results were negative. The outbreak started when horses imported from Europe through a
federal quarantine site in New York were brought to Wellington in late November. One
of those horses was infected with the virus, which spread to other horses early in the
outbreak through close contact before movement restrictions were in place. The
Department's Division of Animal Industry then set up an incident command post in Palm
Beach County to oversee control efforts educate the community and monitor the situation.
Six horses succumbed to the disease and 12 others recovered with treatment. "It is
extremely tragic that we lost six horses," Bronson said. "But the situation could have
been far more deadly were it not for the quick actions of so many people." EHV-1 is a
contagious virus of horses that can cause respiratory disease, abortion and occasionally
serious neurological signs. It is spread through the air but can also be carried on shoes,
clothes, hands and equipment.
Christa L. Carlson
Extension Agent II, Livestock
Beef Management Calendar
* Fertilize pasture to stimulate early growth and get fertilizer incorporated in grass roots while there is
still good soil moisture.
* Prepare land for summer crops.
* Begin grazing warm season permanent pastures.
* Check and fill mineral feeder.
* Observe bulls for condition and success. Rotate and rest if needed.
* Deworm cows as needed.
* Make sure calves are healthy and making good weight gains.
* Hang forced-use dust bags by April 1st for external parasite control or use insecticide impregnated ear
* Identify, vaccinate, implant, and work late calves.
* Put bulls out March 1st for calving season to start December 9.
* Remove bulls March 22nd to end calving season January 1.
* Plant warm season annual pastures.
* Plant corn for silage.
* Check and fill mineral feeder.
* Check dust bags or apply treated ear tags.
* Check for external parasites and treat if necessary.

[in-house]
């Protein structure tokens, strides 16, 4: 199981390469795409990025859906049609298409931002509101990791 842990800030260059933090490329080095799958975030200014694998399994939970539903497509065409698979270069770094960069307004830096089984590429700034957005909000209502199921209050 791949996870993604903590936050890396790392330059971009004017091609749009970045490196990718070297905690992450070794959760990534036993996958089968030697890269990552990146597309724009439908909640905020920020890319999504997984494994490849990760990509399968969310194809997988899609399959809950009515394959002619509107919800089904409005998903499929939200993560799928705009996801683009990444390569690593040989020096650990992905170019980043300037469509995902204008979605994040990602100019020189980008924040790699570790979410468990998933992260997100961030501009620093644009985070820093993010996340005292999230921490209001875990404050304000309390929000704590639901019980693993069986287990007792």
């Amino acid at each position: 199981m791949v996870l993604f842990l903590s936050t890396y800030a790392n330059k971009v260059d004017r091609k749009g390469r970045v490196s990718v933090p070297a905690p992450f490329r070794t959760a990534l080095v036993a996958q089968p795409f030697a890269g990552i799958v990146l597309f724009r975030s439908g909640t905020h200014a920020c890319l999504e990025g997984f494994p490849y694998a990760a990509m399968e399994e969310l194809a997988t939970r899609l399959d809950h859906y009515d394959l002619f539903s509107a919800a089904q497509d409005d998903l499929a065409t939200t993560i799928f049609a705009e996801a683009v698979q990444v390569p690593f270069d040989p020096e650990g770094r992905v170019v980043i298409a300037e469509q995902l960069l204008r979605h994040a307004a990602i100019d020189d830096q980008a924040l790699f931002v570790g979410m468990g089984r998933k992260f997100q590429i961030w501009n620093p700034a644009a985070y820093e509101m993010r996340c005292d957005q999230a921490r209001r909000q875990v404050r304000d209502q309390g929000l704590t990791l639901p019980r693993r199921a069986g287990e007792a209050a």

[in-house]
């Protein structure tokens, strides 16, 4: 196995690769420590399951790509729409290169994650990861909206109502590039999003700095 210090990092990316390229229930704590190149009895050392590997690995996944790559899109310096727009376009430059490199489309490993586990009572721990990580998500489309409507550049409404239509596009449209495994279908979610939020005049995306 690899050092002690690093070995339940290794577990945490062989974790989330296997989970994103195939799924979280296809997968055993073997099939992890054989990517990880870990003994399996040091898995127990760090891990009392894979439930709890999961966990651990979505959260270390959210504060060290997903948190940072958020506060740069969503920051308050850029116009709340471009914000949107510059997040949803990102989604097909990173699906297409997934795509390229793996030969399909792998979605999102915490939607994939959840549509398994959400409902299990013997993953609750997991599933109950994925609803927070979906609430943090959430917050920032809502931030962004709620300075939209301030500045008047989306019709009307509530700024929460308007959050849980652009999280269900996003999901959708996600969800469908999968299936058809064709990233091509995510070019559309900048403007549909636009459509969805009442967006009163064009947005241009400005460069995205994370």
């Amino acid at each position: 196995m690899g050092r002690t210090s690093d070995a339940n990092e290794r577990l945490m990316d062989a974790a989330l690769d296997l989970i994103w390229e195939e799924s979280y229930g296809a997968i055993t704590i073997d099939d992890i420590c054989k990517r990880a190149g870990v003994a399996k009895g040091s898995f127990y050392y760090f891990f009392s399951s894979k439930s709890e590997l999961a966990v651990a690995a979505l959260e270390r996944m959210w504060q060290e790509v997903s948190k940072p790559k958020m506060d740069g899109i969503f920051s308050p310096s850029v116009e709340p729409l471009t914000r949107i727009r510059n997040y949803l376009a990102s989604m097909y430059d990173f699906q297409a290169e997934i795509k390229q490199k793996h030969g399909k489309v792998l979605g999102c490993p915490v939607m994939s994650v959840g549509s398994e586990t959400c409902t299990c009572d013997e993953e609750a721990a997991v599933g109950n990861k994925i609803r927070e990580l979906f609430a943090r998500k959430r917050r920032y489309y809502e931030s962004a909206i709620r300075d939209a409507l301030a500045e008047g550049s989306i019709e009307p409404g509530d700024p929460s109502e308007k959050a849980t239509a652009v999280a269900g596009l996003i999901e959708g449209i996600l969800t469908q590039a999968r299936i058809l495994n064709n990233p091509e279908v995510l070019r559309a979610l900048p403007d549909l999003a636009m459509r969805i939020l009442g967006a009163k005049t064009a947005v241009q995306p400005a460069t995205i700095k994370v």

* Observe cows for repeat breeders.
* Deworm cows as needed if not done in March.
* Vaccinate against blackleg and brucellosis after 3 months of age and before 12 months of age.
* Market cull cows and bulls.
* Update market information and refine market strategy for calves.
* Remove bulls.
* Harvest hay from cool season crops.
* Plant warm season perennial pastures.
* Fertilize warm season pastures.
* Check mineral feeder.
* Check for spittlebugs and treat if necessary.
* Apply spot-on agents for grub and louse control.
* Check dust bags.
* Vaccinate and implant with growth stimulant any later calves.
* Reimplant calves with growth stimulant at 90-120 days, when you have herd penned.
* Dispose of dead animals properly.
* Update market information and refine marketing plans.
* Remove bulls May 21 to end calving season March 1.
Beef Cattle Short Course
May 2- 4, 2007
Hilton UF Conference Center
Topics / Events
7 Identifying Aspects Affecting Profitability
0 Economic and Market Outlook for 2006
o International Competition and Opportunities for US Quality beef
o Risk Management and the Cost of Production
o Persistently Infect BVD Cattle A cow/calf perspective
'" Identifying the Aspects of Quality
o Review of the 2005 Beef Quality Audit
o Relationships Affecting the Choice-Select Spread
o Interactions of the Factors Affecting Cattle Grade/Performance
o Evaluation Differences in Quality of Cattle
Feeder/Finish calf evaluation
Finished steer and cow carcass evaluation
Beef products taste panel
'f Identifying Opportunities in Florida Production
o Utilization ofBos Indicus cattle in Florida beef enterprises
o Forage management for Florida pastures
:' Allied Industry Trade Show and Reception
Includes: refreshment breaks, exhibitors reception, Thursday's luncheon,
one Cattlemen's Steak-Out ticket, and proceedings
$90 Postmarked before April 20, 2007
$120 Postmarked after April 20, 2007
For More Information
Contact Christa L. Carlson, 941-722-4524
Extension Agent II, Livestock
UF UNIVERSITY of